What culture shocks can I expect in England and Great Britain? (cultural differences really, it's not that shocking)
Visiting an interestingly different country and meeting another culture is always an adventure. Looking at how others deal with life is part of the fascination of travel and meeting people from other cultures.
Modern communications and Britain's cultural exports of music, film, TV and literature, mean that you will probably already have some idea of what to expect. To broadly generalize, Britain is culturally very close to Europe other than the language. Australia, Canada and New Zealand are also culturally close, without the history but with the advantage of sharing a common language. The USA has the language advantage, but this can be misleading as it hides a greater degree of foreignness than might be expected.
These are some examples of culture shock and social etiquette in England the United Kingdom that you may encounter as a short-term visitor rather than as a resident. They are of course broad generalizations. Depending on where you come from some will seem very strange indeed, others so familiar that they may puzzle you as to why I bothered to write them at all.
One VERY important thing, when crossing the road - Look Right or Die. We drive on the left, so when crossing a road look right first and not just an instinctive glance to the left as you have been used to doing your whole life.
The British are a polite race, you will hear please and thank-you a lot in your interactions with them, it will help if you also join in with these little acknowledgements that make things go a little more smoothly, some other examples:
Holding doors open for others - you hold it for the person behind you, they take over for the person behind them etc, do it a little longer for the elderly or those with pushchairs etc. thank-you helps here too.
Accidentally bumping into someone and both aplogising - This really seems to confuse some who are not used to it, you accidentally bump into someone in the street, in a shop etc. both parties turn to each other and apologise, even if it might be clear that one was at fault and the other blameless. Now no-one ever teaches you this, but this is what is going on, what the "sorry" really means:
The "sorry" is not an admission of guilt, but an expression of the regrettable nature of the incident.
Loudness in public is frowned upon - Strident voices you can hear half way down the street are not appreciated, and don't use the "outside voice" indoors, it is seen as an imposition on strangers and associated with a degree of ignorance.
You may be called love, duck, darlin', lovely, pet, mate or any of a whole bunch of other regional variations depending on where you are by strangers you are talking to. I'm not sure if this is polite, but it always feels quite nice at the time, don't worry about trying to reciprocate, it isn't expected and the rules can be arcane. It is an expression of acceptance and not intended to be condescending, patronizing or sexist, so please don't be offended.
Eye contact is expected when speaking to someone - to avoid this is seen as rude and not trustworthy.
British humour is heavy on Irony and sarcasm, there is a large self deprecating aspect to it, wit is valued very highly, and a deadpan delivery is common. Satire is popular and everyday absurdities provide a rich seam to be mined for comedic value. It is a heinous insult to accuse a Brit of having no sense of humour.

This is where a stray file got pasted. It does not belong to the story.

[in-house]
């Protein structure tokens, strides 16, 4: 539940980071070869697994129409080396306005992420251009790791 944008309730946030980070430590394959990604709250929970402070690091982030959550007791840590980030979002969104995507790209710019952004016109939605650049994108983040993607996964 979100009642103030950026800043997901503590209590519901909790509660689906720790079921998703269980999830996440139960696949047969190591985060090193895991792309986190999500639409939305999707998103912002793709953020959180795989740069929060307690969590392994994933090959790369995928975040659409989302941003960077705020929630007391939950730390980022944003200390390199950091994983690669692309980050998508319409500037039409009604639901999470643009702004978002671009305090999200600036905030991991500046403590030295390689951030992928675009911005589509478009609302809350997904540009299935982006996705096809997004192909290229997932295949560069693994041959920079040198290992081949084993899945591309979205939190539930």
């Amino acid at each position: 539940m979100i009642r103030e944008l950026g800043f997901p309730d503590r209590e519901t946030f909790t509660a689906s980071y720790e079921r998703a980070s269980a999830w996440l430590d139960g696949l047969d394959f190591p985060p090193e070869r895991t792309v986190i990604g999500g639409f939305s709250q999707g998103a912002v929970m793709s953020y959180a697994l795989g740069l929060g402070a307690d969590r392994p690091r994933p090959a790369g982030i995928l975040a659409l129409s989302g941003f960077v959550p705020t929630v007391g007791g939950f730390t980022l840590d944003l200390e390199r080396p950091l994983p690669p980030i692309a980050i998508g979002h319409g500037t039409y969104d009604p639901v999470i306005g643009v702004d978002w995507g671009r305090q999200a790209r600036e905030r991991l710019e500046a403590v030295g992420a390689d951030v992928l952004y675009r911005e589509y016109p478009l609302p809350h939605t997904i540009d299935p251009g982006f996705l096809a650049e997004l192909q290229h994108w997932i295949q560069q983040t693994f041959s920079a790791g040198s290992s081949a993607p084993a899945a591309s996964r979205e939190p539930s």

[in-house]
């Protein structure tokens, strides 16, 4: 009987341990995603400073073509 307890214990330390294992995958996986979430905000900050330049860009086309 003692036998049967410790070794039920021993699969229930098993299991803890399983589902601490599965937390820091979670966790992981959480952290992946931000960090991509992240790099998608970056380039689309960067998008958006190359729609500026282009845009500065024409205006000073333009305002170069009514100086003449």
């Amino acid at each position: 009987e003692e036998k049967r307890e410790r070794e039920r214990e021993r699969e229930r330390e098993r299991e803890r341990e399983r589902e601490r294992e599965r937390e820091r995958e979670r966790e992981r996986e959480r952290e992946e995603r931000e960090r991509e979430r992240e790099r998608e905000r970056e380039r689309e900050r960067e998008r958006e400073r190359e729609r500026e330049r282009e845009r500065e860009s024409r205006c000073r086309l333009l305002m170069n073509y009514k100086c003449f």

As a visitor, you will mainly be spared the more unfathomable aspects though will probably encounter the concept of "oppositeness". "Lovely weather!" said on an awful day, the worse the actual weather the better, and understatement, someone describes something really awful that happened to them followed by "It was great!" for instance.
Understatement or overstatement are often used as comedy. The phrase "I've been happier" to describe being involved in a car accident or stuck in a foreign airport with a Mars Bar to last you two days, "A little local difficulty" describes the sinking of your ship or the impending civil war you have found yourself in the midst of. "I'm popping out for a swift half" can signify the beginning of a liver-threatening drinking binge. Conversely, slight hunger becomes "My stomach thinks my throats been cut".
Most of all perhaps, it is the self-deprecation that is considered important as this demonstrates the admirable (and expected) trait of not taking yourself too seriously and being able to laugh at yourself.
Irony can be interpreted as sarcasm and insult by those not used to it, many Brits who know each other well verbally spar without even realising they are doing it much of the time. It is unlikely you will personally be the direct target of insults, if you are, it is most likely to be an invitation to show you can laugh at yourself and are expected to reply wittily in kind. Believe it or not, it is a sign you are becoming accepted into the inner circle of that person or group.
You alright? is commonly used as a greeting, it is not a serious enquiry unless you know the asker quite well and the expected and accepted answer is something like "yes thanks, you?", you could build up to replying with "alright?" yourself (no answers needed or expected), but the tone has to be right or it seems weird. You aren't looking so bad or ill that it is causing strangers to enquire as to your physical or mental state so don't worry, it is simply a substitute for "hi" or "how's it going?".
Everyone speaks fluent English - hurrah! Everyone only speaks fluent English - oh.
We're not proud of it, but the great majority of the inhabitants of the UK only speak the one language, you may meet someone who speaks your language too, but don't count on it.
There are many regional accents in the UK. In and around London and the South East they are closer to what the British consider to be a lack of an accent, you will be familiar with this from various media sources and you will probably find these people easier to understand. Different parts of the country however may have very different accents which can be a little more challenging to the ear. I have heard of people working together from two places in the UK each with its own strong accent needing a third person to interpret for them even though they are speaking the same language, it is rarely this bad though.
London is a very strong contender for being world diversity central, there are people of literally all kinds there from all countries and cultures speaking all languages - and lots of them. Away from London this is significantly less so, particularly in smaller towns and villages.
Britain is one of the less racist countries of the world, a situation that is helped by the inherent tendency to politeness in public situations. We are generally disinterested by religion and so don't have any objections to what yours is as as long as you don't talk to us about it (unless we enquire). Same sex marriage has been legal in all but Northern Ireland since 2014 and in general like most other aspects of life in the UK, your sexuality is your own concern as long as you don't preach about it.